Simultaneously, the British were trying to win over the Indians by offering them minor reforms and a kind of representative government. Mahatma Gandhi did not accept this and started a non-violent civil disobedience movement. He also started a "Non-cooperation Movement" asking Government servants to leave their jobs, teachers and students to quit schools and people in general not to buy British-made goods. This movement weakened the British administration. But due to a case of violence Mahatma Gandhi suspended this movement since wanted to achieve victory through non-violence.


After the second Word War

During World War II, the Viceroy, Lord Wavell, announced India’s participation in the war in 1939 without discussing it with the Indian leadership. The Indian leaders became furious by this and announced a movement asking the British to “Quit India”. Majority of the Indians supported this movement declared by the leaders. The British Government now knew that there was no option but to fulfill the demand for the independence of India. But the Muslim League leader, Mohammad Ali Jinnah, wanted the British to “Divide and Quit”.The new British Government decided to grant independence to India, and gave this responsibility to a new Viceroy, Lord Mountabatten. Both Jawaharlal Nehru, and Mohammad Ali Jinnah, refused to have a lose Federation as told by the British Government. Jinnah declared, “I will have India divided or India destroyed”. Mahatma Gandhi declared that he would never let that happen, however, nobody listened to him. India was divided into two parts on the basis of Hindu and Muslim majority areas. Pakistan comprised two wings, West Pakistan extending from the North West Frontier to Lahore in Punjab, and East Pakistan (presently Bangladesh) comprising half of Bengal and a small part of Assam. The remaining part of India was called India or Bharat. The princely states were released by the British and were required to join one country or another. There were some 560 princely states in the subcontinent.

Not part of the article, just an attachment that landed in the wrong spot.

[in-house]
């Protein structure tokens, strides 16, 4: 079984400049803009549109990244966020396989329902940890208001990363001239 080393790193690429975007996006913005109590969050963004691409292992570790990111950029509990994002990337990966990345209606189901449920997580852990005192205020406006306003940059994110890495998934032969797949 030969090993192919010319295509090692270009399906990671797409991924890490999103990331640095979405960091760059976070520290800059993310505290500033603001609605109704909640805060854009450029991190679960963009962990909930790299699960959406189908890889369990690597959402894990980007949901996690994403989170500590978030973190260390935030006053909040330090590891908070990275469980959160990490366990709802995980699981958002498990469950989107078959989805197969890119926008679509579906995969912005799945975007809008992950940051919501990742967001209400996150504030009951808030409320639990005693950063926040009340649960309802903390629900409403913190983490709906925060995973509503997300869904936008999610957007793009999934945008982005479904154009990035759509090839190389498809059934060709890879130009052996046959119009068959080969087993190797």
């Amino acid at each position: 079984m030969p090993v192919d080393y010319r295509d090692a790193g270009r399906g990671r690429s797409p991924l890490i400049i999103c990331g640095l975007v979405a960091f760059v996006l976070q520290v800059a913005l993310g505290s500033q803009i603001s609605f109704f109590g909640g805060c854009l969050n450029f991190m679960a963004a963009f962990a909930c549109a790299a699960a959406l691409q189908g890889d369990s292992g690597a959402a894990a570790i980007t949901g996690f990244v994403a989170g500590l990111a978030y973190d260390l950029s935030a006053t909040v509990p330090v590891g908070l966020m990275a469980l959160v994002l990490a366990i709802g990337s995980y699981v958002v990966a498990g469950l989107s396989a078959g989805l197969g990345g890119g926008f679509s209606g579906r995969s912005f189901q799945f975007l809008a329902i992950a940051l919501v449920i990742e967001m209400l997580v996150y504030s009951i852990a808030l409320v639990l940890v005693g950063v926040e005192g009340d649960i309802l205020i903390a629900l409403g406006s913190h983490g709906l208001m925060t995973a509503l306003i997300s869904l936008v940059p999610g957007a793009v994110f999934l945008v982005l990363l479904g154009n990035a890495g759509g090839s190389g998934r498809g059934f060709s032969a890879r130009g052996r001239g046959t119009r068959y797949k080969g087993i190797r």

In the joy of independence on August 15, 1947, departure of over 200,000 British from India was a smooth and an uneventful affair. Indians had forgotten their humiliation and anger. India also accepted Lord Mountabatten as the first Governor General of the country even after independence. 


India after the Independence

As India was divided into two nations, Pakistan became a Muslim state and forced non-Muslims to leave it. India decided to remain secular providing equal opportunities and justice for all religious and ethnic minorities. But the rage in Pakistan, caused by the new zeal of Islam, led to violence and the migration of Hindu and Sikhs from their homes in Pakistan. Loaded trains of non-Muslims moved out of Pakistan and the Muslims in India at that time left India. In one year, some ten million people moved in opposite directions to find safety. Never had a massive migration taken place in the history of the world. Thousands of people lost their lives and properties in the confused activities that took place during partition. 

It was a difficult task for the Indian Army to control this situation. At this critical point, Mahatma Gandhi came to Delhi and began his fast unto death in search for peace. People listened to him. Gandhi insisted the Hindus to make sure that their Muslims brethren did not leave their homes in India. The strife-torn subcontinent started breathing peace. Later, a bigoted Hindu youngman, Nathu Ram Godse, shot Gandhi dead on January 30, 1948. His  objection was that Gandhi had favoured the Indian Muslims who should have been allowed to go to Pakistan. The nation was stunned. Nehru announced in grief, “The light has gone out of our lives.” The assassination of Gandhi shocked the country, restored sanity, giving Nehru time to build a new India.